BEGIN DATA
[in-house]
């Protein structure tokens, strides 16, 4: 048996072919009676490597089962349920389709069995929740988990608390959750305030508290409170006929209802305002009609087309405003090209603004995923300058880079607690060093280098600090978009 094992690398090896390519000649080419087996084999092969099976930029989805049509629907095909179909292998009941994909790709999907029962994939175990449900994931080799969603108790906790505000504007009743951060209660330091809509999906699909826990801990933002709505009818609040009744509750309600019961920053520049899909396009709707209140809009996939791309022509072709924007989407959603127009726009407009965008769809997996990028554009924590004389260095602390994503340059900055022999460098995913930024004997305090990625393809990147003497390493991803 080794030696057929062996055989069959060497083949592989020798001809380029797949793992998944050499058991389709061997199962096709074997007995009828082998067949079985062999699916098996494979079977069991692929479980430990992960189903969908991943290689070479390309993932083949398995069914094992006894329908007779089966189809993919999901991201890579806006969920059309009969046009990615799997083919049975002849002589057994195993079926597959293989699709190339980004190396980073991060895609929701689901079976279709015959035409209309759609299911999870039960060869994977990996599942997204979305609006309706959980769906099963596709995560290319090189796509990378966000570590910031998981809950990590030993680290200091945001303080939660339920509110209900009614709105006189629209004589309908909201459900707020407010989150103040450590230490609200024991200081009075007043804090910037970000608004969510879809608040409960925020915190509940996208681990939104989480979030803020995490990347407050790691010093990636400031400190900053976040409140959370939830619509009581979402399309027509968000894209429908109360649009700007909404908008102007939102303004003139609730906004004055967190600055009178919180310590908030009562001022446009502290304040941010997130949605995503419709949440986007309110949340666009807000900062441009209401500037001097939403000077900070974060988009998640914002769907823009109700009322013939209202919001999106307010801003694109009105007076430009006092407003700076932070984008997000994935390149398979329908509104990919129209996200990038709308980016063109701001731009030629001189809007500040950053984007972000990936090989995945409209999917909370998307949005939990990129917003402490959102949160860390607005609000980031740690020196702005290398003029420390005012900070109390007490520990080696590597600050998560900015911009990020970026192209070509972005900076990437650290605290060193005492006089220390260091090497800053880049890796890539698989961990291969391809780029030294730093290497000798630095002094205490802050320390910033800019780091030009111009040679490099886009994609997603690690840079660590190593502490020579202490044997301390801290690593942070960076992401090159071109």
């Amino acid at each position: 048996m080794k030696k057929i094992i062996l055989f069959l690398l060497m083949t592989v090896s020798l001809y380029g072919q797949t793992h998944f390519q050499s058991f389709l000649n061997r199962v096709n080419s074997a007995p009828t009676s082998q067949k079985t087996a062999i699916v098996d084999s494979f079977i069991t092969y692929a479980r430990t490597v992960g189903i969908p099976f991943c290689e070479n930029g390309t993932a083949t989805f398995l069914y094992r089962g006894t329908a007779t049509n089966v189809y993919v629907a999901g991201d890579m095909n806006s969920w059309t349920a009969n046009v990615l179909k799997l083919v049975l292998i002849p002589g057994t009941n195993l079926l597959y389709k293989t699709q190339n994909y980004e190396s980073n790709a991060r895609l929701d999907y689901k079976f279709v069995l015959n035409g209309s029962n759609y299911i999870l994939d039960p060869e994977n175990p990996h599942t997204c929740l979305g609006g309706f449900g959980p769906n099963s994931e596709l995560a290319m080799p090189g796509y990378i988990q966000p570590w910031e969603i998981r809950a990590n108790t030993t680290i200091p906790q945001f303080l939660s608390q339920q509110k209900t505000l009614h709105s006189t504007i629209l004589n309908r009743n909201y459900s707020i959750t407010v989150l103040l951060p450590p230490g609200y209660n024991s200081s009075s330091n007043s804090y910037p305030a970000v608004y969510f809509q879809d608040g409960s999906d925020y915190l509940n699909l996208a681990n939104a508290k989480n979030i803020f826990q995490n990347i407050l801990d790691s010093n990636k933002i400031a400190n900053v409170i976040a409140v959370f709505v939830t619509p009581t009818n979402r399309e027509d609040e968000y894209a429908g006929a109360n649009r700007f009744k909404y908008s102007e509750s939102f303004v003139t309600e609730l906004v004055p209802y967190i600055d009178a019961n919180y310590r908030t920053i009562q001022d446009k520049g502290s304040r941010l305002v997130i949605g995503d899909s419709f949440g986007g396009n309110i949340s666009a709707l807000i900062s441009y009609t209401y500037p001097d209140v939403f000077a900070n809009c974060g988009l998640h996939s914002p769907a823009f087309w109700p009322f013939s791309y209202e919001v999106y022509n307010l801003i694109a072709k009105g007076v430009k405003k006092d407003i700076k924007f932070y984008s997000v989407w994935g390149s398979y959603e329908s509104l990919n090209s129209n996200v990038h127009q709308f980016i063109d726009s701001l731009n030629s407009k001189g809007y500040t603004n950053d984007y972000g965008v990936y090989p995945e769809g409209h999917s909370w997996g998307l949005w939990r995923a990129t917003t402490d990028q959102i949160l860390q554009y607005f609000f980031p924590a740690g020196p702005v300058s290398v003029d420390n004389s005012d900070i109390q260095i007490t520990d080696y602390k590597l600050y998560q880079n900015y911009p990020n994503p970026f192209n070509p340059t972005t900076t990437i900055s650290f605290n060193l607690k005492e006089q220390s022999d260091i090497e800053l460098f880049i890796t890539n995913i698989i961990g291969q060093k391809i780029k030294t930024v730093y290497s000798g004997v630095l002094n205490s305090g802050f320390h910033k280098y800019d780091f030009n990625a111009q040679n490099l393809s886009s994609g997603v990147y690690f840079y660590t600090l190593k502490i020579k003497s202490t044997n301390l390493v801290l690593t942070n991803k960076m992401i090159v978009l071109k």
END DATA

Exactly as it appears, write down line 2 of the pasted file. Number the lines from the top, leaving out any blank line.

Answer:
């Protein structure tokens, strides 16, 4: 048996072919009676490597089962349920389709069995929740988990608390959750305030508290409170006929209802305002009609087309405003090209603004995923300058880079607690060093280098600090978009 094992690398090896390519000649080419087996084999092969099976930029989805049509629907095909179909292998009941994909790709999907029962994939175990449900994931080799969603108790906790505000504007009743951060209660330091809509999906699909826990801990933002709505009818609040009744509750309600019961920053520049899909396009709707209140809009996939791309022509072709924007989407959603127009726009407009965008769809997996990028554009924590004389260095602390994503340059900055022999460098995913930024004997305090990625393809990147003497390493991803 080794030696057929062996055989069959060497083949592989020798001809380029797949793992998944050499058991389709061997199962096709074997007995009828082998067949079985062999699916098996494979079977069991692929479980430990992960189903969908991943290689070479390309993932083949398995069914094992006894329908007779089966189809993919999901991201890579806006969920059309009969046009990615799997083919049975002849002589057994195993079926597959293989699709190339980004190396980073991060895609929701689901079976279709015959035409209309759609299911999870039960060869994977990996599942997204979305609006309706959980769906099963596709995560290319090189796509990378966000570590910031998981809950990590030993680290200091945001303080939660339920509110209900009614709105006189629209004589309908909201459900707020407010989150103040450590230490609200024991200081009075007043804090910037970000608004969510879809608040409960925020915190509940996208681990939104989480979030803020995490990347407050790691010093990636400031400190900053976040409140959370939830619509009581979402399309027509968000894209429908109360649009700007909404908008102007939102303004003139609730906004004055967190600055009178919180310590908030009562001022446009502290304040941010997130949605995503419709949440986007309110949340666009807000900062441009209401500037001097939403000077900070974060988009998640914002769907823009109700009322013939209202919001999106307010801003694109009105007076430009006092407003700076932070984008997000994935390149398979329908509104990919129209996200990038709308980016063109701001731009030629001189809007500040950053984007972000990936090989995945409209999917909370998307949005939990990129917003402490959102949160860390607005609000980031740690020196702005290398003029420390005012900070109390007490520990080696590597600050998560900015911009990020970026192209070509972005900076990437650290605290060193005492006089220390260091090497800053880049890796890539698989961990291969391809780029030294730093290497000798630095002094205490802050320390910033800019780091030009111009040679490099886009994609997603690690840079660590190593502490020579202490044997301390801290690593942070960076992401090159071109």